This article will provide guidance on the Code of Civil Procedure in China Macau. The Basic Law of the Macau Special Administrative Region is the highest in the region. The statute is a Chinese law approved by Article 31 of the Constitution of the People's Republic of China and the Sino-Portuguese Joint Declaration on the Question of Macau (an international treaty deposited with the United Nations).  The Basic Law is essentially a constitution for Macau. It draws inspiration from Hong Kong but differs in several respects, including incorporating Portuguese constitutional rules on fundamental rights. Macau is a signatory to the International Covenant on Civil and Political Rights. Click here for How the Hague Convention Simplifies International Process Service.


The transfer of sovereignty from Portugal to the PRC in 1999 did not significantly alter Macau's legal system due to the principle of continuity of the pre-existing legal system, under which all sources in force before the transfer of sovereignty continued to apply with some minor exceptions that were specified in December 1999. Click Here for information on the Code of Civil Procedure in China Macau

Macau Special Administrative Region (SAR) courts are hierarchical, with the highest court having an ultimate say save in minimal circumstances. There are three judges in the Court of Final Appeal and five in the Court of Second Instance. The law permits trials with a jury, but no one uses them. Macau's court system was subordinate to the Judiciary District of Lisbon under the Portuguese legal framework before 1991. Click here for information on How To Serve Legal Papers in China and Hong Kong.

The Court of Appeal for the Judiciary District of Lisbon has been superseded by the Superior Court of Justice of Macau. In 1999, the Court of Appeal took over as the highest court, replacing the previous Supreme Court. Click Here for Frequently Asked Questions About Process Servers!


Macau's legal system is based on civil law. Legal norms in Macau are generally consistent with those of a civil law system, in which statutes rather than case law serve as the primary basis for the law. Macau's legal framework consists of the ‘basic’ five:  [A.] the Civil Code, [B.] the Commercial Code, [C.] the Civil Procedure Code, [D.] the Penal Code, and [E.] the Criminal Procedure Code. Several additional, less comprehensive codes exist (e.g., administrative law). The Civil Code of 1999 and the Commercial Code of 1999 form the backbone of Macau's private law framework. Other laws, such as those establishing default contract provisions, are also significant. Click here for information on How To Identify A Good Process Service Agency.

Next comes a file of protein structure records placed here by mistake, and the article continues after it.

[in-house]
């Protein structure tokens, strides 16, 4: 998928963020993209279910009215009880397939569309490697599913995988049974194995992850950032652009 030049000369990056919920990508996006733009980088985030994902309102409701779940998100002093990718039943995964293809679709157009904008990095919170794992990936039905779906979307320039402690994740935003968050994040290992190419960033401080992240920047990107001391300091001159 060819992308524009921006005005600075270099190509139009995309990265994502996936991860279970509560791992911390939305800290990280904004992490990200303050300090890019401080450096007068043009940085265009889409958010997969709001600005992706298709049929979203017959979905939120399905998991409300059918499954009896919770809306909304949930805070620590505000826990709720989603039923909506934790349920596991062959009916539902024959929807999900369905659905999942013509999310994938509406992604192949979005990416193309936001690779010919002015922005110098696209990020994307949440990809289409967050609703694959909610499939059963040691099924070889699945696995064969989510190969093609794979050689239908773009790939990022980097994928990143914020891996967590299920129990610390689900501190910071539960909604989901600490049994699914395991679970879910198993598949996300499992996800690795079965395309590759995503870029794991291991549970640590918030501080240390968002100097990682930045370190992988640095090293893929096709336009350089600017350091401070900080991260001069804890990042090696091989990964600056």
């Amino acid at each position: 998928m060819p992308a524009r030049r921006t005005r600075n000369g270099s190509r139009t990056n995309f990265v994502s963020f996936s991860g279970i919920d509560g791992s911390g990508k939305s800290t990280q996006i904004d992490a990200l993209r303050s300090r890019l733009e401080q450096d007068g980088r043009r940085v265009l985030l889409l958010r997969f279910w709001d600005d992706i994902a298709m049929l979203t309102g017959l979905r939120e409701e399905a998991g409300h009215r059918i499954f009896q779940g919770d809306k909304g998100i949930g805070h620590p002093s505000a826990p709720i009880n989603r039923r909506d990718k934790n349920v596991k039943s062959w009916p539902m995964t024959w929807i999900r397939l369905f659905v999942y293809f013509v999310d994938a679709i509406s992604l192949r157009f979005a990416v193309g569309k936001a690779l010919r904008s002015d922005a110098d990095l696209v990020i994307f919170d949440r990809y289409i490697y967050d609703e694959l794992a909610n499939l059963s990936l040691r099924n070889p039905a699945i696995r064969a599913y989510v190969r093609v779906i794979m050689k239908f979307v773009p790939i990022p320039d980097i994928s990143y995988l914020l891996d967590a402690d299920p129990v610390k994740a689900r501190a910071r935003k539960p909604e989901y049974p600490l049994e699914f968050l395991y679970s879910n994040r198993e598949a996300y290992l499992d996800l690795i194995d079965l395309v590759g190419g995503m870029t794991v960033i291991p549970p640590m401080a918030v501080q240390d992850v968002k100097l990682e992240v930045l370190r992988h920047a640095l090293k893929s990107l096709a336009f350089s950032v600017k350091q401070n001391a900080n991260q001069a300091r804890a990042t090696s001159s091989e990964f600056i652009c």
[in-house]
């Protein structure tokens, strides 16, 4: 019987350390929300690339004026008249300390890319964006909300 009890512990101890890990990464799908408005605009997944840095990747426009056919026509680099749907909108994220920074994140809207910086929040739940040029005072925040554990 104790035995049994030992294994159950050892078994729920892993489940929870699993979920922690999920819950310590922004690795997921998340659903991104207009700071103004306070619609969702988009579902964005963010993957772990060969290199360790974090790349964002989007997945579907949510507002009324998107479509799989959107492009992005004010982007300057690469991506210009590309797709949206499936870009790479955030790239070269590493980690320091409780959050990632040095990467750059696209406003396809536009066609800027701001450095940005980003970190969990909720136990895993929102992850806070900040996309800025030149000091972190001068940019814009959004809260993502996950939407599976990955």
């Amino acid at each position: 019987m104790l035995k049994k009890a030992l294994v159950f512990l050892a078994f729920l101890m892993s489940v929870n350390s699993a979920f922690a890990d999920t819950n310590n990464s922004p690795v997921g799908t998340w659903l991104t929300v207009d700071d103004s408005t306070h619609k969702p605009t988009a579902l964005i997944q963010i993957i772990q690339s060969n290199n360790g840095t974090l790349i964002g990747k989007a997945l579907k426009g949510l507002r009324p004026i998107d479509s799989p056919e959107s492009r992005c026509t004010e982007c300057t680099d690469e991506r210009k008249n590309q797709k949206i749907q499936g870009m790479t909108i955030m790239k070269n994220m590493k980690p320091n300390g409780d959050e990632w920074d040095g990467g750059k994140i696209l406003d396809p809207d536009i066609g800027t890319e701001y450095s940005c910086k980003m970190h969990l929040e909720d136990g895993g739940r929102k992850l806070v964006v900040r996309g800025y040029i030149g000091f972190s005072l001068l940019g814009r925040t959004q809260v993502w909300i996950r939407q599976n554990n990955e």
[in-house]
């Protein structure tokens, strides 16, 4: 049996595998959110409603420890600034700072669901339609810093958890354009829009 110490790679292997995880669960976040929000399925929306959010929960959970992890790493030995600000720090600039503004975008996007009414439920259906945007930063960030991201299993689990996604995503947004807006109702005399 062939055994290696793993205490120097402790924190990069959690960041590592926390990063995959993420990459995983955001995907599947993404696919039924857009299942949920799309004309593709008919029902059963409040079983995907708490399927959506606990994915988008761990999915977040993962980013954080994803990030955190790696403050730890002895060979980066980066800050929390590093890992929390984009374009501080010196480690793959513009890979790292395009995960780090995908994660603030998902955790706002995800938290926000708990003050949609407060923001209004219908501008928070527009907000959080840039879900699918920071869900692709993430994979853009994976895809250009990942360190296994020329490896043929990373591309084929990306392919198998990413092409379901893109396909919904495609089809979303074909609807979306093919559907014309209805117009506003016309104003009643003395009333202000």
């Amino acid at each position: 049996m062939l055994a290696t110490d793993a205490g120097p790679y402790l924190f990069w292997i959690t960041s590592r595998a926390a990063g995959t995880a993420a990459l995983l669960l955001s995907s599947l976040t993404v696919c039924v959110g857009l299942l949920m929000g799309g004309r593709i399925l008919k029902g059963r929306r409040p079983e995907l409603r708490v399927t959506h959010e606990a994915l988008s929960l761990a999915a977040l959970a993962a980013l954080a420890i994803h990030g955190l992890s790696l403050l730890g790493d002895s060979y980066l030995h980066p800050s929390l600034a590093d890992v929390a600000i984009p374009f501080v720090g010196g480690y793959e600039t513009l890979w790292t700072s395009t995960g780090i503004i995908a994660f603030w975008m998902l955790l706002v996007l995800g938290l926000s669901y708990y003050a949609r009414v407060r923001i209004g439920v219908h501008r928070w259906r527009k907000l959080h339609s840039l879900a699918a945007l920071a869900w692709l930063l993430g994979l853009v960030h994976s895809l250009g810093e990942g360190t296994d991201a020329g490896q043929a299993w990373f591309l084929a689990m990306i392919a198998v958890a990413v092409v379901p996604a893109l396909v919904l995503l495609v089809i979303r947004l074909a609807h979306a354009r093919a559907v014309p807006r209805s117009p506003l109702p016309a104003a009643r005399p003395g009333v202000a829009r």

Macau's legal system is headed by the Public Prosecutors Office ( Ministério Pblico). A prosecutor general and an assistant prosecutor general administer the office. General prosecutors handle the day-to-day operations of the law. Since its inception, the Macau SAR has enjoyed fast-growing economic and social development, as never before, due to its gaming industry and growing position as a connection hub for Portuguese-speaking countries. Click here for information on How Rush Process Service Can Expedite Your Case.

The Macau Civil Procedure Code, the most significant law governing private litigation, has had a few updates to reflect these changes (MCPC). Decree-Law 55/99/M, published on 8 October 1999 and enacted on 1 November 1999, was the first legal document to establish the MCPC. Click here for information on How Service of Process Ensures A Solid Foundation.


Macau is a unique administrative territory of China with Mandarin Chinese (in the Cantonese variety) and Portuguese as its official languages. All government institutions, such as the local courts and the Legislative Assembly, and all official papers are bilingual. Macau has always been distinguished by the unique blend of Chinese, Portuguese, and native Macanese traditions that it has attracted. Click here for information on How Process Servers Protect Your Rights: Myths Debunked.

For fifty years after the handover (until 2049), Macau will have a high degree of autonomy except in foreign and defense affairs (matters of responsibility of the Central People's Government) per the Joint Declaration of the government of the PRC and the government of the Republic of Portugal on the question of Macau, signed on April 13, 1987.  This implies that Macau has full autonomy in all government areas, including the ability to make binding decisions in its courts.  Macau's significant codes were initially drafted in Portuguese and are equivalent to their counterparts in Portugal, indicating that the legal system in Macau is primarily based on Portuguese law and thus belongs to the civil law tradition. However, the code is a hybrid for business law since it uses specific standard law devices.